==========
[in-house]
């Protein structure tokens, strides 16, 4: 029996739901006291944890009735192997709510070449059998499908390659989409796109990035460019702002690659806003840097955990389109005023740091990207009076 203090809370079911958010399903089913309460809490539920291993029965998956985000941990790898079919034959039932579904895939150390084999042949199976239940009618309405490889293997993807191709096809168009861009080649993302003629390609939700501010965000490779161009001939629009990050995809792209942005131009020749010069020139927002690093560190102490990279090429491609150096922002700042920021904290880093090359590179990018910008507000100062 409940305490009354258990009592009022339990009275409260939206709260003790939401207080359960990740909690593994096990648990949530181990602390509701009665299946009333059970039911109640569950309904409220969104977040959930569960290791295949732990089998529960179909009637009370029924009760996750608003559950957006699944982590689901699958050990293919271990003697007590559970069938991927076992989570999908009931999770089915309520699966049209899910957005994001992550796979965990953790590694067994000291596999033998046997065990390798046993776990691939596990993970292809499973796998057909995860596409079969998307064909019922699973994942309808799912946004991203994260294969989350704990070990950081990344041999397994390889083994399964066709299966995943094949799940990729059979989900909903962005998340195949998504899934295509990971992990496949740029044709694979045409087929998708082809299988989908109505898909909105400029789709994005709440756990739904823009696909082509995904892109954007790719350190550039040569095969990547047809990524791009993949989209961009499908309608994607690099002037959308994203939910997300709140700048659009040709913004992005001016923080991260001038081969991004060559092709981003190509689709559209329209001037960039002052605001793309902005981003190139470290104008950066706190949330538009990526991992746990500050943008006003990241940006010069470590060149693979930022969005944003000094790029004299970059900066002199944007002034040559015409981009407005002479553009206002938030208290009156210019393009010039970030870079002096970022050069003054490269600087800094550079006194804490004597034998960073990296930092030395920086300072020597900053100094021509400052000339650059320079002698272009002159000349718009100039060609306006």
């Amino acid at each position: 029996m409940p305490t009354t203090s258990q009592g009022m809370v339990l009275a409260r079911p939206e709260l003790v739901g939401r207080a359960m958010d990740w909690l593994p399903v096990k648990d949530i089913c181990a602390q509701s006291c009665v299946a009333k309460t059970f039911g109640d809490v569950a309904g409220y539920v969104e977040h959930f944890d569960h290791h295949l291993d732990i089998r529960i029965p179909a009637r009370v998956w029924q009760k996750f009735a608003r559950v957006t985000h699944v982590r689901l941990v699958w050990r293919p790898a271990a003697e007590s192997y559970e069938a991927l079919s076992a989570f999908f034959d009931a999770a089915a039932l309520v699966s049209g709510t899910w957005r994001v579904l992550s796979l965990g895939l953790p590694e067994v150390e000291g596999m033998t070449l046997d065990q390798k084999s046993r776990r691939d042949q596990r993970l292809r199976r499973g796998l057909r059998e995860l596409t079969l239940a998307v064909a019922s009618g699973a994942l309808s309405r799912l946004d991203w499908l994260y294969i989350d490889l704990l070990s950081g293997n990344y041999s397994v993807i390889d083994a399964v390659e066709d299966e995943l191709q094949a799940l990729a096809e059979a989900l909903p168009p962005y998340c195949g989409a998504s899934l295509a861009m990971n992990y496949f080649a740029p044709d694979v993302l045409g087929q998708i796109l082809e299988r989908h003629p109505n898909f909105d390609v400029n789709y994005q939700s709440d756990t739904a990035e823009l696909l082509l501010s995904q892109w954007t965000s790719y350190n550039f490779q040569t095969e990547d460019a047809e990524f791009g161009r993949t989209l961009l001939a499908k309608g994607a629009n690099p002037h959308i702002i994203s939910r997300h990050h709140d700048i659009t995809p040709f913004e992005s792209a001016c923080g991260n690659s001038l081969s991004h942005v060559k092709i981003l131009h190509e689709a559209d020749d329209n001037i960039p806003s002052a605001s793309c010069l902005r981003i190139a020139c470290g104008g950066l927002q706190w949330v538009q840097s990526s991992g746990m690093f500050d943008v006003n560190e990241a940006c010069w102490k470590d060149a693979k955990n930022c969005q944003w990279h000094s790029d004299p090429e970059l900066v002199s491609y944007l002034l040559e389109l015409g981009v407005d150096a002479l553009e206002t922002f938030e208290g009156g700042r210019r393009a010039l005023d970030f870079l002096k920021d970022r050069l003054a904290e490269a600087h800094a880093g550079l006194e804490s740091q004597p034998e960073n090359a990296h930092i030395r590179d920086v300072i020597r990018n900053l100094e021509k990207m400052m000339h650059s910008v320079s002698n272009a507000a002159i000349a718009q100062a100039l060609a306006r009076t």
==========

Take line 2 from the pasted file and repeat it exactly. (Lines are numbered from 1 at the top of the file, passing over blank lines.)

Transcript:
């Protein structure tokens, strides 16, 4: 029996739901006291944890009735192997709510070449059998499908390659989409796109990035460019702002690659806003840097955990389109005023740091990207009076 203090809370079911958010399903089913309460809490539920291993029965998956985000941990790898079919034959039932579904895939150390084999042949199976239940009618309405490889293997993807191709096809168009861009080649993302003629390609939700501010965000490779161009001939629009990050995809792209942005131009020749010069020139927002690093560190102490990279090429491609150096922002700042920021904290880093090359590179990018910008507000100062 409940305490009354258990009592009022339990009275409260939206709260003790939401207080359960990740909690593994096990648990949530181990602390509701009665299946009333059970039911109640569950309904409220969104977040959930569960290791295949732990089998529960179909009637009370029924009760996750608003559950957006699944982590689901699958050990293919271990003697007590559970069938991927076992989570999908009931999770089915309520699966049209899910957005994001992550796979965990953790590694067994000291596999033998046997065990390798046993776990691939596990993970292809499973796998057909995860596409079969998307064909019922699973994942309808799912946004991203994260294969989350704990070990950081990344041999397994390889083994399964066709299966995943094949799940990729059979989900909903962005998340195949998504899934295509990971992990496949740029044709694979045409087929998708082809299988989908109505898909909105400029789709994005709440756990739904823009696909082509995904892109954007790719350190550039040569095969990547047809990524791009993949989209961009499908309608994607690099002037959308994203939910997300709140700048659009040709913004992005001016923080991260001038081969991004060559092709981003190509689709559209329209001037960039002052605001793309902005981003190139470290104008950066706190949330538009990526991992746990500050943008006003990241940006010069470590060149693979930022969005944003000094790029004299970059900066002199944007002034040559015409981009407005002479553009206002938030208290009156210019393009010039970030870079002096970022050069003054490269600087800094550079006194804490004597034998960073990296930092030395920086300072020597900053100094021509400052000339650059320079002698272009002159000349718009100039060609306006």